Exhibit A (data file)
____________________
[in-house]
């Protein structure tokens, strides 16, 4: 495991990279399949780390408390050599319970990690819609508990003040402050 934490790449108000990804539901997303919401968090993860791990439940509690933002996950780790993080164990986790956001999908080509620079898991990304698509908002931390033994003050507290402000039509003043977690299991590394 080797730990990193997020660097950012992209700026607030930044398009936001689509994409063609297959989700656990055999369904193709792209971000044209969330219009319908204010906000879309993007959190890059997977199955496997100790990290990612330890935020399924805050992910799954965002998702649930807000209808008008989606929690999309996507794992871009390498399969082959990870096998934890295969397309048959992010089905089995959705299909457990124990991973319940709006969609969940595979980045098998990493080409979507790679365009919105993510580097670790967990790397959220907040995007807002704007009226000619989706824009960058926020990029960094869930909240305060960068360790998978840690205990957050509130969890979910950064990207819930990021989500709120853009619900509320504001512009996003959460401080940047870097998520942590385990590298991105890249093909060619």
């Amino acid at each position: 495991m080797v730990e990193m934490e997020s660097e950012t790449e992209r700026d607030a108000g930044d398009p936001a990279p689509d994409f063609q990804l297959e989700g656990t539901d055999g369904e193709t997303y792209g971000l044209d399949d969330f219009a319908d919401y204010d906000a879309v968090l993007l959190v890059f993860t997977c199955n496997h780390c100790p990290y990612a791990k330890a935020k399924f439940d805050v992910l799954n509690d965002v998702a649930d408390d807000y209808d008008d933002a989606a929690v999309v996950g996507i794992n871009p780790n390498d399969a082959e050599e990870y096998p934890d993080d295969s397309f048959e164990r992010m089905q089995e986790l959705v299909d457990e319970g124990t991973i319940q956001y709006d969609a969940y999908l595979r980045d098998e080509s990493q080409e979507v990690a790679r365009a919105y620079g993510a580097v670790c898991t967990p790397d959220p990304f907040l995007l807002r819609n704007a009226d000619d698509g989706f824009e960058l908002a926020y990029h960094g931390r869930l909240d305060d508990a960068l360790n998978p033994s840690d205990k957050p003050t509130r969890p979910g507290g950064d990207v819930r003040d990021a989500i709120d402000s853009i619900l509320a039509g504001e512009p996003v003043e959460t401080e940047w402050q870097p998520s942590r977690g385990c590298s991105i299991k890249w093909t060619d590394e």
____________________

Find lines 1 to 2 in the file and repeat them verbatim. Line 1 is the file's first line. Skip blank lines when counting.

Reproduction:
[in-house]
């Protein structure tokens, strides 16, 4: 495991990279399949780390408390050599319970990690819609508990003040402050 934490790449108000990804539901997303919401968090993860791990439940509690933002996950780790993080164990986790956001999908080509620079898991990304698509908002931390033994003050507290402000039509003043977690299991590394 080797730990990193997020660097950012992209700026607030930044398009936001689509994409063609297959989700656990055999369904193709792209971000044209969330219009319908204010906000879309993007959190890059997977199955496997100790990290990612330890935020399924805050992910799954965002998702649930807000209808008008989606929690999309996507794992871009390498399969082959990870096998934890295969397309048959992010089905089995959705299909457990124990991973319940709006969609969940595979980045098998990493080409979507790679365009919105993510580097670790967990790397959220907040995007807002704007009226000619989706824009960058926020990029960094869930909240305060960068360790998978840690205990957050509130969890979910950064990207819930990021989500709120853009619900509320504001512009996003959460401080940047870097998520942590385990590298991105890249093909060619």